Ivanyaska rode past, swatting at us with the flat of her scabbarded sword, quieting us. Meanwhile, the rasakanova went to the head of our troupe, some fifty of us—or forty-five, rather, after the green woman’s assault—and stood on his ghanavocha’s saddle. With his head bald and bare to the cold and his mustache blowing on the icy wind, he shouted out orders and rules for our time in Balunkraf. We each lined up for pay before our tevka. Ivanyaska pressed a few jobn into my hand, flat silver oblongs.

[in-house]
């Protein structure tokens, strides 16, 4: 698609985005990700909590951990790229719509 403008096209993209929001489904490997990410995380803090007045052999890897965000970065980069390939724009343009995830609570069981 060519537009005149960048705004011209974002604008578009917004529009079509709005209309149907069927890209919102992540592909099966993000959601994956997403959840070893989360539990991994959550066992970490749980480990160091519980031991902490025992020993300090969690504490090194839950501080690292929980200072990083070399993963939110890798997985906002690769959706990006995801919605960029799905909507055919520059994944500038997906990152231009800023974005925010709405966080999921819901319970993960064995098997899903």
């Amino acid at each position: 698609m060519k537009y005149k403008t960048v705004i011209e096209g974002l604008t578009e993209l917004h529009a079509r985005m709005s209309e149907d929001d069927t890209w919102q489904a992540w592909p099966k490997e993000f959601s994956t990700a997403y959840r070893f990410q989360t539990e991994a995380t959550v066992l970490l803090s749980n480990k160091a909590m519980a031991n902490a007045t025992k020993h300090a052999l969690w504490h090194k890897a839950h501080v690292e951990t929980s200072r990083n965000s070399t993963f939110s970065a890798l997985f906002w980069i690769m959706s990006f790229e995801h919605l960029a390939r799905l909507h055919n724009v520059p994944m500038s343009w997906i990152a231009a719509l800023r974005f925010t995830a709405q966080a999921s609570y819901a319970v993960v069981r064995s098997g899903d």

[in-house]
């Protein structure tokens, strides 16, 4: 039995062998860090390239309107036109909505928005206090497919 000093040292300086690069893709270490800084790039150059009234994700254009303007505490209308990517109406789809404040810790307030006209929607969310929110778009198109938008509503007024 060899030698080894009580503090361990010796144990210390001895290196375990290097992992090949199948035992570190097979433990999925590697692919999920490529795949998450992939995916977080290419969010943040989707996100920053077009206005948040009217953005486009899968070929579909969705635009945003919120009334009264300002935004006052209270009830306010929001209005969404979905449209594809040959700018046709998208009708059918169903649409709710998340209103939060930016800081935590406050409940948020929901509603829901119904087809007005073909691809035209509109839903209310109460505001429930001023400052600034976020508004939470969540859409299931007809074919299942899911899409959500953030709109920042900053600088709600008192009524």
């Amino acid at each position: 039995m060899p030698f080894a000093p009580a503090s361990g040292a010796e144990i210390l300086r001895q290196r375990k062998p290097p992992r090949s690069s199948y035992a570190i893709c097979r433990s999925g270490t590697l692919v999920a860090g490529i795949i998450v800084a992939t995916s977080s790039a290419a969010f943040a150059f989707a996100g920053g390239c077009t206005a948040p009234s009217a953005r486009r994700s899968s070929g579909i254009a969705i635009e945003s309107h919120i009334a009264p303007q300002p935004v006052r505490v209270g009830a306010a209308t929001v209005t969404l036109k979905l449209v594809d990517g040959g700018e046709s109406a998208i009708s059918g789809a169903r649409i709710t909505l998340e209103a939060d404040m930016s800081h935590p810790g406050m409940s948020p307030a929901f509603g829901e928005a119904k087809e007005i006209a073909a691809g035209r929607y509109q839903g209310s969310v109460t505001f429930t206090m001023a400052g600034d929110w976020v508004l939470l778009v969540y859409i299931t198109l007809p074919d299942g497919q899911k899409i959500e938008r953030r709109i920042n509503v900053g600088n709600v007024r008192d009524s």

“You heard the rasakanova,” she said, catching my gaze as she gave me my earnings. “Report daily. If you want a job when we leave, you’re to be here when we leave.”

“Yes, tevka.” She released the wages and I stood by while she repeated the conversation with Estevo.

With him done, we did what all working men do upon receiving our pay—we set out to find the nearest bar, in that land called a tea-room. With our heads lowered against the snow, we picked a street and started; perhaps we should have waited for the rest of Ivanyaska’s provka, but they cared little for us, and we for them. We were outlanders, I too brown and Estevo too much himself.

Habra,” he mispronounced as he walked at my side, before switching to Lonireilan. “What did she say?”

I watched the way ahead through snow-frosted brows. “That you’re to give me half your money.”

“When cathelles fart gold dust.”